The annual "Report on Carcinogens" has been mandated by Congress since the 1970s and is produced by top scientists at the National Toxicology Program (NTP), which is housed at the National Institute of Environmental Health Sciences (NIEHS), a part of the National Institutes for Health.

"The RoC provides science-based, impartial information about those chemicals that can increase cancer incidence," Huffling explained.

In the 12th edition of the RoC, published in 2011, the report for the first time listed formaldehyde as a known carcinogen and styrene as an anticipated carcinogen.

"These listings in the RoC can be a real blow for companies that make these chemicals or use them in their products. They don't want carcinogens in their products and will have to reformulate and worry about possible lawsuits," remarked Huffling.

"Instead of doing the right thing and getting these harmful chemicals out of their products," she said, "these companies got Montana Rep. Rehberg to offer a rider on a budget bill that would essentially stop production of the 13th edition of the RoC."

ANHE and many of the nursing organizations that it works with recognizes the importance of the RoC in providing nurses and other healthcare providers with necessary information to prevent exposures to carcinogens.

Carcinogens in the Clinical Setting

As far as carcinogens nurses need to be aware of in the clinical setting, Curtis mentioned one example that has been in the news recently: formaldehyde in Johnson & Johnson baby wash.

"Nurses from around the country were appalled that a carcinogen was in the wash used in their hospitals and that parents would think it was okay to use on their newborns based on that clinical use. They wrote letters to J & J asking them to remove formaldehyde from their baby wash and offer their 'Naturals' line in the small hospital size," she said.

Nurses put pressure on their purchasing departments to stop buying Johnson & Johnson baby wash until formaldehyde was removed. Within a few months, Johnson & Johnson was offering their Naturals line for hospitals.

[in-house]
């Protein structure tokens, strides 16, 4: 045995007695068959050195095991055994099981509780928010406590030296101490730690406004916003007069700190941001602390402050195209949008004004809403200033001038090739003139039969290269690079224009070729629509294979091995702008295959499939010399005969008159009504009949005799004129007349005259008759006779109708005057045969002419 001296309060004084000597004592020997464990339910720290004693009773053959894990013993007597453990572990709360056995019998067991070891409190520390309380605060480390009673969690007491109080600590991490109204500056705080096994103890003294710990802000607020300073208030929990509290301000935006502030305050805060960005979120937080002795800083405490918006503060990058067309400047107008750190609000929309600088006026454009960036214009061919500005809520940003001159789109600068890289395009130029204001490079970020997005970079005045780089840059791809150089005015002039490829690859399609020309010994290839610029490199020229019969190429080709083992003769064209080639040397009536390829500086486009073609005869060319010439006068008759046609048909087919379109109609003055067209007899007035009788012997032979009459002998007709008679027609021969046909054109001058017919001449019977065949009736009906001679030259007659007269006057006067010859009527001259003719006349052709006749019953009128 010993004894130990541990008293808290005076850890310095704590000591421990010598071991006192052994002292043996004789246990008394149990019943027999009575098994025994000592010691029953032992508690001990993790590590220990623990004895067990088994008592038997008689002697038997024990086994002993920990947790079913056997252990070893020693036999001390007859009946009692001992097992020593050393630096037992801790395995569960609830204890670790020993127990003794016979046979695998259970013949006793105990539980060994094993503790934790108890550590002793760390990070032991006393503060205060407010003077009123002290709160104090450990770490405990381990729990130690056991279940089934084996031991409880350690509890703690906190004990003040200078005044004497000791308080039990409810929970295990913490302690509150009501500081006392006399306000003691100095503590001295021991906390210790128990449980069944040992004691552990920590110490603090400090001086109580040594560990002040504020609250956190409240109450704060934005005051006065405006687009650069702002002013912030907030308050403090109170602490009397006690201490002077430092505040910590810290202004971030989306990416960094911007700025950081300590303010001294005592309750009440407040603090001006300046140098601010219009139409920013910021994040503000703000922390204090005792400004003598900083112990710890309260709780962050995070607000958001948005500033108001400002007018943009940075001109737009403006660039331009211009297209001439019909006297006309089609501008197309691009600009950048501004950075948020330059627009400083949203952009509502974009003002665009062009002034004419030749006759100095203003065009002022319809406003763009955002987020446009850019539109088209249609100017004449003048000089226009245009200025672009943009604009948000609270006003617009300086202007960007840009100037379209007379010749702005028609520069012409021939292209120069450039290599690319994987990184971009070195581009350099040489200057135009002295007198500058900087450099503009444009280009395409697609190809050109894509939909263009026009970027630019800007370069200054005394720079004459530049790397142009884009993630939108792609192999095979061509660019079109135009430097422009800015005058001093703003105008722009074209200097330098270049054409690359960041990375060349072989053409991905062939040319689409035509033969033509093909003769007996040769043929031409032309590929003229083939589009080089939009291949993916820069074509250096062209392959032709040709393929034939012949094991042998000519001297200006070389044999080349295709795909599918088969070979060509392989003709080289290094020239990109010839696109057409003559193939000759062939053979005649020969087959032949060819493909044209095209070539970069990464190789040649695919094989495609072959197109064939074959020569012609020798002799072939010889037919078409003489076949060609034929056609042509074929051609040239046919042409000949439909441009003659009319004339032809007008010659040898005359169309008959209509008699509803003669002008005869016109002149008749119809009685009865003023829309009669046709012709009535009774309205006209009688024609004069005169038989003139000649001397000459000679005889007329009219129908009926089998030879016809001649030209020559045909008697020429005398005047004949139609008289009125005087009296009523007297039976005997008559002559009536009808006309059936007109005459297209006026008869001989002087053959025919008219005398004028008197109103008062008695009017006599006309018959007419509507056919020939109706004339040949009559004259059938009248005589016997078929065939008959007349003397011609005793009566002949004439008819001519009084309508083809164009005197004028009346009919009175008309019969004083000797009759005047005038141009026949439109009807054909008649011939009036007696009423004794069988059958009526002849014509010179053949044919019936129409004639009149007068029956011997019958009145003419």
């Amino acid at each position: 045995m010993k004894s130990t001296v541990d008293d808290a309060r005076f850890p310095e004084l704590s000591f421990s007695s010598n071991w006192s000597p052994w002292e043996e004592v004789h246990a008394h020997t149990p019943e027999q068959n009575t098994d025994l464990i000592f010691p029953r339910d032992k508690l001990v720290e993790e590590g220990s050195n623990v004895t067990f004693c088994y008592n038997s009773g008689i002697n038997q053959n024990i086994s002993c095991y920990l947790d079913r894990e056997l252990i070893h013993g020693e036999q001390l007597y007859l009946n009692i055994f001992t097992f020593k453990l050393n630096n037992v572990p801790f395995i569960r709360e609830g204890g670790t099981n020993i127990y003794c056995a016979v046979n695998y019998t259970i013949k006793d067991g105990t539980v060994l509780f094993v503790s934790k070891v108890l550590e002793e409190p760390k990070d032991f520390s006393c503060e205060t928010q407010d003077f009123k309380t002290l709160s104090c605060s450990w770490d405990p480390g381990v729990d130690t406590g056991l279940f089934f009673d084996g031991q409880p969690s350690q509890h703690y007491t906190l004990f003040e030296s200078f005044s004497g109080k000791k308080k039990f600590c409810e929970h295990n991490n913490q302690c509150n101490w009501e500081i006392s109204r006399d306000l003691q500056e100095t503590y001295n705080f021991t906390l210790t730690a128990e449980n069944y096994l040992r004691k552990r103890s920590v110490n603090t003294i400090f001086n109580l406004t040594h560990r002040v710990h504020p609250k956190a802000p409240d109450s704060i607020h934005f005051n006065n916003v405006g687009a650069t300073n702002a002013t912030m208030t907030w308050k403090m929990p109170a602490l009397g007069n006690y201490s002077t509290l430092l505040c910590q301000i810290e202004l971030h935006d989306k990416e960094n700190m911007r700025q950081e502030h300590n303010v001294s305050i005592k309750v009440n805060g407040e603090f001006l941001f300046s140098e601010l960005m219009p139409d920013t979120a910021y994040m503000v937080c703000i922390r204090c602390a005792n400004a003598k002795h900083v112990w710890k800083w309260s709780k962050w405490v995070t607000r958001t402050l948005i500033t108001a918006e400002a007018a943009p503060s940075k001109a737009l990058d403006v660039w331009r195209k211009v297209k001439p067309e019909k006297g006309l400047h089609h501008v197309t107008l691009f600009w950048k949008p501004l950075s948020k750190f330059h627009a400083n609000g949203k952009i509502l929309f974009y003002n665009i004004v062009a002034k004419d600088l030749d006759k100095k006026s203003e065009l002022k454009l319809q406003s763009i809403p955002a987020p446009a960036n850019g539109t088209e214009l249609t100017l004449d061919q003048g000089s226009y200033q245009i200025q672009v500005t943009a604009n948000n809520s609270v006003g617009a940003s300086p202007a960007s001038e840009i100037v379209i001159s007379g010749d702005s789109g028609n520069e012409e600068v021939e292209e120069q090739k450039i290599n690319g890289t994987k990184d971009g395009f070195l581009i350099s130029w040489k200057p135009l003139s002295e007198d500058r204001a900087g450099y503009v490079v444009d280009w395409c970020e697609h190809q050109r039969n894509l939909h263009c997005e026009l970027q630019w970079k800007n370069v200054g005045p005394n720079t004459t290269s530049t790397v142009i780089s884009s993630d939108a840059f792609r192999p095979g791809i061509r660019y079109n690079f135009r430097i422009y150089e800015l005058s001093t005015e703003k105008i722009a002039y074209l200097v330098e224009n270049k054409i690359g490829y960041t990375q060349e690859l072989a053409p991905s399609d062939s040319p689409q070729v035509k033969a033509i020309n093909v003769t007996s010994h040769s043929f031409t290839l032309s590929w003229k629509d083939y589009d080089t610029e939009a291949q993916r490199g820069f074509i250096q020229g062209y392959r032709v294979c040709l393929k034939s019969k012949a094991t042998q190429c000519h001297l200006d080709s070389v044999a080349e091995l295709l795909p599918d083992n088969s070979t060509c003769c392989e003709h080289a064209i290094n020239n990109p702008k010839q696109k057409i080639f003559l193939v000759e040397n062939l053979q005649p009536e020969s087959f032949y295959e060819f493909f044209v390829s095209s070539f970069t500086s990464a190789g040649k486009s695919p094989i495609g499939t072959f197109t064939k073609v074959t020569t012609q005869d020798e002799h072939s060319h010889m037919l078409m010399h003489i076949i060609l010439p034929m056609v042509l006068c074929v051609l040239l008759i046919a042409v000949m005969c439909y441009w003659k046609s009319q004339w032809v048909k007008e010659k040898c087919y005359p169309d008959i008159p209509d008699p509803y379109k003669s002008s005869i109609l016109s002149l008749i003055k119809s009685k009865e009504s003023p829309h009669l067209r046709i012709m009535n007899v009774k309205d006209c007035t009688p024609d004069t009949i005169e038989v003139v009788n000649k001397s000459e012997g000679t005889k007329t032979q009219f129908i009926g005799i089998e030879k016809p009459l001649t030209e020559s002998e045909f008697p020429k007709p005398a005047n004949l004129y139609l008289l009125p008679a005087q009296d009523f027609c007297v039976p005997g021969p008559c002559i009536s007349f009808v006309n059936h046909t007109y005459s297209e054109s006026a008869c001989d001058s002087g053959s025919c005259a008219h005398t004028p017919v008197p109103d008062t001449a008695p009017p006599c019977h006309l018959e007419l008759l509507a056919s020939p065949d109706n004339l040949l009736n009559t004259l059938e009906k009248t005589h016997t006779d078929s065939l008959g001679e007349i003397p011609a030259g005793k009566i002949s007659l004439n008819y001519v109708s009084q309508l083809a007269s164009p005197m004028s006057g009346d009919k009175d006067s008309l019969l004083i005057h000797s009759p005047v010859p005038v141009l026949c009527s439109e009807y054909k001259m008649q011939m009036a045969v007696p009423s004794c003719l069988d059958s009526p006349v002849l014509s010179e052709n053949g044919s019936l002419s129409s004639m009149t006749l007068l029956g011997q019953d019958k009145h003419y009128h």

Another group of often-carcinogenic chemicals that nurses should be aware of in the clinical setting are flame retardants, such as chlorinated tris and pentaBDE, noted Curtis. These are added to polyurethane foam (couches, pads etc.) in products.

"These do not just stay in the foam but leach out into the environment. Most hospitals use outdated fire standards that were put in place when people smoked cigarettes in hospitals. Therefore, foam products contain higher levels of flame retardants than you would find in products for residential use," she said.

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'Nurses Would Lose a Valuable Tool'

Huffling noted that the RoC impacts the health of women and infants health in several ways. For instance, if a woman is pregnant, the growing fetus is vulnerable to chemicals that she is exposed to during pregnancy.

"There is growing evidence that fetal exposures to chemicals can raise the risk of illness as children or adults. For example, children exposed to pesticides in-utero have higher rates of cancer than children not exposed," she said.

Infants and children are also more vulnerable to chemical exposures as their bodies are growing and developing so rapidly. Chemicals in the environment have also been linked to the high rates of breast cancer in this country.

"Only after such threats are identified, through scientific reports such as the ROC, can steps be taken to reduce our patients' exposures and protect their health," said Curtis.

The RoC provides a listing of carcinogens that nurses can use to assess for exposure and provide anticipatory guidance. Nurses can also use the Report to advocate for these chemicals to be removed from products and regulations that prohibit their use.

"A key component of nursing practice is prevention, and without the Report on Carcinogens nurses would lose a valuable tool for preventing exposures to carcinogens," concluded Huffling.

Beth Puliti is a frequent contributor to ADVANCE.